Spotlight: Los Angeles Underground Veteran MC Nocando May Be The Next To Blow Up (Video)

For many years, Los Angeles, California has served as a bastion of a diverse, eclectic, and consistently inspiring underground music scene. Much of the city’s extensive history of being a center for African-American arts and music dates back to the 1930s and ’40s, when Central Avenue was not only a major traffic thoroughfare, but also a breeding ground for Jazz. Generations later, the city of Compton has become synonymous with Hip-Hop, and along the way artists like The Pharcyde, Jurassic 5, Dilated Peoples, and others have helped L.A.’s indie Rap world become one of the most celebrated in the country. As such, musicians like James “Nocando” McCall have taken on the lush musical history of the city and pushed it forward to its contemporary and future selves by keeping the legacy of L.A. Hip-Hop showcases like Project Blowed and Low End Theory alive. Now, the native Angeleno and celebrated MC has released a bold new single in the form of “Last Man Standing,” positioning himself for what will likely be a breakthrough year for him on a national scale.

As the founder of the Hellfyre Club imprint and musical family, Nocando entered the game as a fan of icons like Aceyalone, the Freestyle Fellowship member and co-founder of Project Blowed. At the time of its foundation, PB was an open mic event which took place on Thursdays, and as Nocando tells Ambrosia for Heads, “it became my church.” Eventually, he would become one of the foremost talents involved with the event, joining the ranks with peers like Busdriver, Dumbfoundead, Myka 9, Open Mike Eagle, Pigeon John, 2Mex, and many others. Heads today have been exposed to some of the region’s seemingly endless supply of emergent talent thanks to the success of musicians like Anderson .Paak, Flying Lotus, and Kamasi Washington but Nocando’s repertoire stands out. As he tells it, “while their sounds are anchored in Jazz, Soul and Funk, what I do is modern Los Angeles Rap music and is rooted in the now, not nostalgia.” That sense of progressiveness is all over the former Scribble Jam champion’s discography, whose debut solo effort came in 2010. Jimmy the Lock was followed up with Jimmy the Burnout in 2014, a title which at least in part reflected the artistic process going into recording the LP. In his words, this album is a reflection of his “vomiting out ideas [and] not really taking time to sit with the songs. I also didn’t have any go to producers and I didn’t have an engineer. I was recording myself and just taking whatever beats came through.”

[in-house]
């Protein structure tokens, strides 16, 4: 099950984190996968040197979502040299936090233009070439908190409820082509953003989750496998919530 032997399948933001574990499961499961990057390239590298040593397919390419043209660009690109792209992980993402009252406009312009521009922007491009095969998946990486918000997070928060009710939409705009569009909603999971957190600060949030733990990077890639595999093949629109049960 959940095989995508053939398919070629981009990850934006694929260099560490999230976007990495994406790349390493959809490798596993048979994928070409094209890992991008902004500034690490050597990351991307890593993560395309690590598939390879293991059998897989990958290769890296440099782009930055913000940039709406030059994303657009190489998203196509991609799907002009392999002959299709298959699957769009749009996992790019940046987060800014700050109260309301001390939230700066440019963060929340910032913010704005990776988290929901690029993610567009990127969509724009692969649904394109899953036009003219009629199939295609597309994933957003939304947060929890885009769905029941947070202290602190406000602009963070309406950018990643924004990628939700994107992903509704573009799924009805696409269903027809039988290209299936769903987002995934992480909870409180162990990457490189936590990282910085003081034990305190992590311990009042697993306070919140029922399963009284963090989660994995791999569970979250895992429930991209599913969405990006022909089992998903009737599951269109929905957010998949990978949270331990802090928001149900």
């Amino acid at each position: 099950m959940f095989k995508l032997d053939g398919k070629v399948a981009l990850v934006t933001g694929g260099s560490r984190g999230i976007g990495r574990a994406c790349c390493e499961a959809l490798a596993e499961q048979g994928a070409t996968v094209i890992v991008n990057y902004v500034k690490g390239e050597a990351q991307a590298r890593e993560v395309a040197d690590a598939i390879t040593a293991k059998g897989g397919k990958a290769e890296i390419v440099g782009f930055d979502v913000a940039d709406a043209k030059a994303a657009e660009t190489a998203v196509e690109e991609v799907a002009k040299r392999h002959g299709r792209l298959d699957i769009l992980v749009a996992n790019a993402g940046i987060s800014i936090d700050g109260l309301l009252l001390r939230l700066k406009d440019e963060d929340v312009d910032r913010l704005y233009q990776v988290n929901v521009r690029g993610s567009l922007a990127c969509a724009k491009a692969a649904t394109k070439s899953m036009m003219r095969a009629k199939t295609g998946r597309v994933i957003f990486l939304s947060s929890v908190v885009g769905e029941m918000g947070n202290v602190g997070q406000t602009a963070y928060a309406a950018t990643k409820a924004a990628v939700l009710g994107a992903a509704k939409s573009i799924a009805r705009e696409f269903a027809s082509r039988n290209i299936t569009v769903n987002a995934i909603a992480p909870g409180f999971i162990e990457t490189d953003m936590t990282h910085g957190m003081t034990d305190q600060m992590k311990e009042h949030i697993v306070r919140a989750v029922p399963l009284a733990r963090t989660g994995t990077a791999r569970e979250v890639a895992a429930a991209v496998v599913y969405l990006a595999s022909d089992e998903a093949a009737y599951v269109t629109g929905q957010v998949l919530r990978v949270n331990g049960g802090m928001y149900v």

However, his forthcoming release dares to be more ambitious and focused, according to him. “With my next project I’ve taken the approach I took when I first started to write songs, which was just sitting and writing until the idea is out of [my] head. Nothing like my last two albums, which in my opinion were sometimes forced. It’s more like a continuation of projects like theĀ Impatient andĀ Is a Virus but with more life experience and more of an ear for production.” The life experience is evident on “Last Man Standing,” particularly in a line reflecting what he calls the “gossipy, voyeuristic, Lookie Lou-ass culture we are a part of.” He raps “all they care about is the flash and the antics/they don’t know the pain, they don’t know the past,” which he says is “just about people in general when it comes to music. The artist and fans and all that. There is more attention on the argument between Kanye West and Wiz Khalifa than their records.” At the time he was writing the song, he shares that he was “in a writing camp pitching things to Dr. Dre at the time. I’d never done songwriting for others before that point. I wrote the first verse and hook for Dre but in the voice of Apocalypse from the X-Men. They are like each other to me. The second verse was in my voice.” Furthermore, the song is about his own approach to winning. “How do you win? You don’t lose. That’s how. You can blaze through everything with explosive energy but you can also burn out that way,” he says. “My longevity in the L.A. underground can be accredited to flexibility, thick skin, the ability to do things that others aren’t willing to do as well as the bold and explosive things that impress others.”

Currently finishing up the as-yet unnamed full-length project, Nocando can be often heard on Soundcloud, where he is busy “dropping random songs.” Also recently released in the video for “Alaska,” a Nate Fox-produced joint that can be seen on his official YouTube channel.

Related: Ambrosia for Heads Spotlight Series